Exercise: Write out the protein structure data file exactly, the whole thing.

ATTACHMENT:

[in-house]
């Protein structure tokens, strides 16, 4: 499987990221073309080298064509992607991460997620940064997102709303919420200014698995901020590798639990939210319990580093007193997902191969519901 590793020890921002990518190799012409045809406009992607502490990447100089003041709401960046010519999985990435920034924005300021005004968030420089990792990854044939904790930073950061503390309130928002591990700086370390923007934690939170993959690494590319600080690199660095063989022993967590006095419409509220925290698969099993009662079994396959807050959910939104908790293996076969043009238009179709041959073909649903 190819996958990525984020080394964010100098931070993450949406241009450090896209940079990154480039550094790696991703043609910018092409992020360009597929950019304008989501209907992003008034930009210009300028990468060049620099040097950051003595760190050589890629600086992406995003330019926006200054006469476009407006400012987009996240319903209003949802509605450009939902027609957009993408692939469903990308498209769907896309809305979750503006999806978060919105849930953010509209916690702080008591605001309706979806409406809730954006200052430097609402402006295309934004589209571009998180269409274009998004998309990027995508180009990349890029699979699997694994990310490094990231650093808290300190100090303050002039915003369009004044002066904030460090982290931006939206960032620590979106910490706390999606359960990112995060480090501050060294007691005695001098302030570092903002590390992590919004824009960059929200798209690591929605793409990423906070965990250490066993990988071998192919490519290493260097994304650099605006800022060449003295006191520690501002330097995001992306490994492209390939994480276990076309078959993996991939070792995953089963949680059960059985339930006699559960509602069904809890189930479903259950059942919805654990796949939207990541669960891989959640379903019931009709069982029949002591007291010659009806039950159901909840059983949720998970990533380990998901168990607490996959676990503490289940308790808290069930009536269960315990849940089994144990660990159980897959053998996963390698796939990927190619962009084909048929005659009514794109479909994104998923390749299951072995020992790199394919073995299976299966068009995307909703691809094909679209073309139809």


[in-house]
């Protein structure tokens, strides 16, 4: 499987990221073309080298064509992607991460997620940064997102709303919420200014698995901020590798639990939210319990580093007193997902191969519901 590793020890921002990518190799012409045809406009992607502490990447100089003041709401960046010519999985990435920034924005300021005004968030420089990792990854044939904790930073950061503390309130928002591990700086370390923007934690939170993959690494590319600080690199660095063989022993967590006095419409509220925290698969099993009662079994396959807050959910939104908790293996076969043009238009179709041959073909649903 190819996958990525984020080394964010100098931070993450949406241009450090896209940079990154480039550094790696991703043609910018092409992020360009597929950019304008989501209907992003008034930009210009300028990468060049620099040097950051003595760190050589890629600086992406995003330019926006200054006469476009407006400012987009996240319903209003949802509605450009939902027609957009993408692939469903990308498209769907896309809305979750503006999806978060919105849930953010509209916690702080008591605001309706979806409406809730954006200052430097609402402006295309934004589209571009998180269409274009998004998309990027995508180009990349890029699979699997694994990310490094990231650093808290300190100090303050002039915003369009004044002066904030460090982290931006939206960032620590979106910490706390999606359960990112995060480090501050060294007691005695001098302030570092903002590390992590919004824009960059929200798209690591929605793409990423906070965990250490066993990988071998192919490519290493260097994304650099605006800022060449003295006191520690501002330097995001992306490994492209390939994480276990076309078959993996991939070792995953089963949680059960059985339930006699559960509602069904809890189930479903259950059942919805654990796949939207990541669960891989959640379903019931009709069982029949002591007291010659009806039950159901909840059983949720998970990533380990998901168990607490996959676990503490289940308790808290069930009536269960315990849940089994144990660990159980897959053998996963390698796939990927190619962009084909048929005659009514794109479909994104998923390749299951072995020992790199394919073995299976299966068009995307909703691809094909679209073309139809």